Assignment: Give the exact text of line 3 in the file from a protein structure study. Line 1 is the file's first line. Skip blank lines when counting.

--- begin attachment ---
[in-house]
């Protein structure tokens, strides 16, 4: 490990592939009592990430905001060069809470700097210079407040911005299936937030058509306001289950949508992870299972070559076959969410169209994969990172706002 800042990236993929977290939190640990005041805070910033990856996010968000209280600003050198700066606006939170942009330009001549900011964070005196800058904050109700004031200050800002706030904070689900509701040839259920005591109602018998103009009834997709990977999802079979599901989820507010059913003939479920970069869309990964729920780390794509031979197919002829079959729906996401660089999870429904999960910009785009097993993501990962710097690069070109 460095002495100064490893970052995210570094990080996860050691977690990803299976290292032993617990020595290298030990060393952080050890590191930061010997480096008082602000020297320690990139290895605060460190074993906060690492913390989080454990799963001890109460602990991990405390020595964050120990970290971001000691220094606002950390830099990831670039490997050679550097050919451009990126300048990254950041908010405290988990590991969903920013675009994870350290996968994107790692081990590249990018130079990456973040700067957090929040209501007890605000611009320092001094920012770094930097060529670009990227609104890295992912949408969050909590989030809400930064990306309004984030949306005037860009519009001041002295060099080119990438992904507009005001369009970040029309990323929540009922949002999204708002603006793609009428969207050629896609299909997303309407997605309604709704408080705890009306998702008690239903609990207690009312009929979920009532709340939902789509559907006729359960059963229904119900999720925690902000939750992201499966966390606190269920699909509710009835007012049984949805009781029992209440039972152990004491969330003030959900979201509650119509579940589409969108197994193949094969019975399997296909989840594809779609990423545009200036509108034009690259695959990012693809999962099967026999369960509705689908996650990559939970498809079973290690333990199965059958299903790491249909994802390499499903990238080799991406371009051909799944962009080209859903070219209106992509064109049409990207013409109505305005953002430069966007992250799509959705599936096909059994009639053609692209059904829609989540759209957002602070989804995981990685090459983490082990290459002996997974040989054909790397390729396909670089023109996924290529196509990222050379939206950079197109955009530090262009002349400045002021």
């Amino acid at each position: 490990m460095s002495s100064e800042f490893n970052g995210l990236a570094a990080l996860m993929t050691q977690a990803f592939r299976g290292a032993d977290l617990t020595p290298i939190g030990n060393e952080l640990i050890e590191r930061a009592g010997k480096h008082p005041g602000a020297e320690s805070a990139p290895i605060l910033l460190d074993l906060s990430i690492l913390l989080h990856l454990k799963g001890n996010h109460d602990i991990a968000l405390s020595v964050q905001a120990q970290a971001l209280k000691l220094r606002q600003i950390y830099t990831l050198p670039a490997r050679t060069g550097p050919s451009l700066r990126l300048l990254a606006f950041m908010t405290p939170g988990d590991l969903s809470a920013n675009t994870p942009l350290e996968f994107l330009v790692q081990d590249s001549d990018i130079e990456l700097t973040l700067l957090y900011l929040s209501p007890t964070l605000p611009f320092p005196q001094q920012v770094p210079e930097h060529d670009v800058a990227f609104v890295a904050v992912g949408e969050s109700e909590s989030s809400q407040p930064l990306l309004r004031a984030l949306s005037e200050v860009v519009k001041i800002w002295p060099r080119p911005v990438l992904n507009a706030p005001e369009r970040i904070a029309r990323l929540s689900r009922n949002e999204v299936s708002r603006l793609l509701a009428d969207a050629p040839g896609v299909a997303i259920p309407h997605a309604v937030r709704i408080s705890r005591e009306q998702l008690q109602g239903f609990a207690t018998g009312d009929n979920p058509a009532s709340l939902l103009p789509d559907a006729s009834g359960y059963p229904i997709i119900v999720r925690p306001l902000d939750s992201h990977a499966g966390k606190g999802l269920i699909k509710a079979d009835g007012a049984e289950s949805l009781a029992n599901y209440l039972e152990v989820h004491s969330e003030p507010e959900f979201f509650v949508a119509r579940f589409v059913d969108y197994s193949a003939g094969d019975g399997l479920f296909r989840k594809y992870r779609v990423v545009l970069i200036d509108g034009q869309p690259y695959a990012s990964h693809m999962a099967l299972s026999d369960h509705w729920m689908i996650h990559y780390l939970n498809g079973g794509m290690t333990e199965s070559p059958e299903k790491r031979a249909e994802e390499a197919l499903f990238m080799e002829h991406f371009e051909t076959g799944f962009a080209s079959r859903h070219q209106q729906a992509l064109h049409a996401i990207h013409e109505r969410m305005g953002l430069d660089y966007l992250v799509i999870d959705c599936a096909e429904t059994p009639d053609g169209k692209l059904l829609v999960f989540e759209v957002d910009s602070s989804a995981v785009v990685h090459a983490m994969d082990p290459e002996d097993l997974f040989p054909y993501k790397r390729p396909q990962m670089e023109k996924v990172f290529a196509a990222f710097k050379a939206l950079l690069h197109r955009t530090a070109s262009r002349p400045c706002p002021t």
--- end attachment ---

């Amino acid at each position: 490990m460095s002495s100064e800042f490893n970052g995210l990236a570094a990080l996860m993929t050691q977690a990803f592939r299976g290292a032993d977290l617990t020595p290298i939190g030990n060393e952080l640990i050890e590191r930061a009592g010997k480096h008082p005041g602000a020297e320690s805070a990139p290895i605060l910033l460190d074993l906060s990430i690492l913390l989080h990856l454990k799963g001890n996010h109460d602990i991990a968000l405390s020595v964050q905001a120990q970290a971001l209280k000691l220094r606002q600003i950390y830099t990831l050198p670039a490997r050679t060069g550097p050919s451009l700066r990126l300048l990254a606006f950041m908010t405290p939170g988990d590991l969903s809470a920013n675009t994870p942009l350290e996968f994107l330009v790692q081990d590249s001549d990018i130079e990456l700097t973040l700067l957090y900011l929040s209501p007890t964070l605000p611009f320092p005196q001094q920012v770094p210079e930097h060529d670009v800058a990227f609104v890295a904050v992912g949408e969050s109700e909590s989030s809400q407040p930064l990306l309004r004031a984030l949306s005037e200050v860009v519009k001041i800002w002295p060099r080119p911005v990438l992904n507009a706030p005001e369009r970040i904070a029309r990323l929540s689900r009922n949002e999204v299936s708002r603006l793609l509701a009428d969207a050629p040839g896609v299909a997303i259920p309407h997605a309604v937030r709704i408080s705890r005591e009306q998702l008690q109602g239903f609990a207690t018998g009312d009929n979920p058509a009532s709340l939902l103009p789509d559907a006729s009834g359960y059963p229904i997709i119900v999720r925690p306001l902000d939750s992201h990977a499966g966390k606190g999802l269920i699909k509710a079979d009835g007012a049984e289950s949805l009781a029992n599901y209440l039972e152990v989820h004491s969330e003030p507010e959900f979201f509650v949508a119509r579940f589409v059913d969108y197994s193949a003939g094969d019975g399997l479920f296909r989840k594809y992870r779609v990423v545009l970069i200036d509108g034009q869309p690259y695959a990012s990964h693809m999962a099967l299972s026999d369960h509705w729920m689908i996650h990559y780390l939970n498809g079973g794509m290690t333990e199965s070559p059958e299903k790491r031979a249909e994802e390499a197919l499903f990238m080799e002829h991406f371009e051909t076959g799944f962009a080209s079959r859903h070219q209106q729906a992509l064109h049409a996401i990207h013409e109505r969410m305005g953002l430069d660089y966007l992250v799509i999870d959705c599936a096909e429904t059994p009639d053609g169209k692209l059904l829609v999960f989540e759209v957002d910009s602070s989804a995981v785009v990685h090459a983490m994969d082990p290459e002996d097993l997974f040989p054909y993501k790397r390729p396909q990962m670089e023109k996924v990172f290529a196509a990222f710097k050379a939206l950079l690069h197109r955009t530090a070109s262009r002349p400045c706002p002021t």